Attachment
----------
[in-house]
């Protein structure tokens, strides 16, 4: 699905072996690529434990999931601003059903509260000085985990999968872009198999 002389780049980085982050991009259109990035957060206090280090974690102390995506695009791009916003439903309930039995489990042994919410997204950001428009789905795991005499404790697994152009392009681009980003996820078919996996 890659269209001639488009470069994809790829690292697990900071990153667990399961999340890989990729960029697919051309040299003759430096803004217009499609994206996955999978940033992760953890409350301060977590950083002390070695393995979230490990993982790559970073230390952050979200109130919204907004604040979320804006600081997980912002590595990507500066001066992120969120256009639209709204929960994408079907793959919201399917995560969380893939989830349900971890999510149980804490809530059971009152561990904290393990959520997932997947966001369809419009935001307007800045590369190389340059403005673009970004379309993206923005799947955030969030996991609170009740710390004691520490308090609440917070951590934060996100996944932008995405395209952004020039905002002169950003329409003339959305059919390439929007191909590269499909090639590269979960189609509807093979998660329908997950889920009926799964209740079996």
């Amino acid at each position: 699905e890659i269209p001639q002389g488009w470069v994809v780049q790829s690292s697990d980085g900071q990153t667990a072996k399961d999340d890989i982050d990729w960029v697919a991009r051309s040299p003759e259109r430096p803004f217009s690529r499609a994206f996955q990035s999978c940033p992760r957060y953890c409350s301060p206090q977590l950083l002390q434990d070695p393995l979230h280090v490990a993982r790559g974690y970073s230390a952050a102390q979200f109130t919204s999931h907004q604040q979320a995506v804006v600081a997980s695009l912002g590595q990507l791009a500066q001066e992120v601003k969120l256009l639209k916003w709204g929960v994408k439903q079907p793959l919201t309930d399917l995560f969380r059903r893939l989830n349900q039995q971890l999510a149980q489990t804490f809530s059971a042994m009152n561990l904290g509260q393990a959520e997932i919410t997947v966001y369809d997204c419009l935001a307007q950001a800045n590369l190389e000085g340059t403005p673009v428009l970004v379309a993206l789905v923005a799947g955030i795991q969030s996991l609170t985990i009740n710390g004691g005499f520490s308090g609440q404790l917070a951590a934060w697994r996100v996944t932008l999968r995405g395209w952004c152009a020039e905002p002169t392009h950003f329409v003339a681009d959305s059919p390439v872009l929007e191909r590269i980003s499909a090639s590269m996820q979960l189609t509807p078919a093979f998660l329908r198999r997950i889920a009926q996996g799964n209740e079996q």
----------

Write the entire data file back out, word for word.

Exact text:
[in-house]
């Protein structure tokens, strides 16, 4: 699905072996690529434990999931601003059903509260000085985990999968872009198999 002389780049980085982050991009259109990035957060206090280090974690102390995506695009791009916003439903309930039995489990042994919410997204950001428009789905795991005499404790697994152009392009681009980003996820078919996996 890659269209001639488009470069994809790829690292697990900071990153667990399961999340890989990729960029697919051309040299003759430096803004217009499609994206996955999978940033992760953890409350301060977590950083002390070695393995979230490990993982790559970073230390952050979200109130919204907004604040979320804006600081997980912002590595990507500066001066992120969120256009639209709204929960994408079907793959919201399917995560969380893939989830349900971890999510149980804490809530059971009152561990904290393990959520997932997947966001369809419009935001307007800045590369190389340059403005673009970004379309993206923005799947955030969030996991609170009740710390004691520490308090609440917070951590934060996100996944932008995405395209952004020039905002002169950003329409003339959305059919390439929007191909590269499909090639590269979960189609509807093979998660329908997950889920009926799964209740079996």
């Amino acid at each position: 699905e890659i269209p001639q002389g488009w470069v994809v780049q790829s690292s697990d980085g900071q990153t667990a072996k399961d999340d890989i982050d990729w960029v697919a991009r051309s040299p003759e259109r430096p803004f217009s690529r499609a994206f996955q990035s999978c940033p992760r957060y953890c409350s301060p206090q977590l950083l002390q434990d070695p393995l979230h280090v490990a993982r790559g974690y970073s230390a952050a102390q979200f109130t919204s999931h907004q604040q979320a995506v804006v600081a997980s695009l912002g590595q990507l791009a500066q001066e992120v601003k969120l256009l639209k916003w709204g929960v994408k439903q079907p793959l919201t309930d399917l995560f969380r059903r893939l989830n349900q039995q971890l999510a149980q489990t804490f809530s059971a042994m009152n561990l904290g509260q393990a959520e997932i919410t997947v966001y369809d997204c419009l935001a307007q950001a800045n590369l190389e000085g340059t403005p673009v428009l970004v379309a993206l789905v923005a799947g955030i795991q969030s996991l609170t985990i009740n710390g004691g005499f520490s308090g609440q404790l917070a951590a934060w697994r996100v996944t932008l999968r995405g395209w952004c152009a020039e905002p002169t392009h950003f329409v003339a681009d959305s059919p390439v872009l929007e191909r590269i980003s499909a090639s590269m996820q979960l189609t509807p078919a093979f998660l329908r198999r997950i889920a009926q996996g799964n209740e079996q």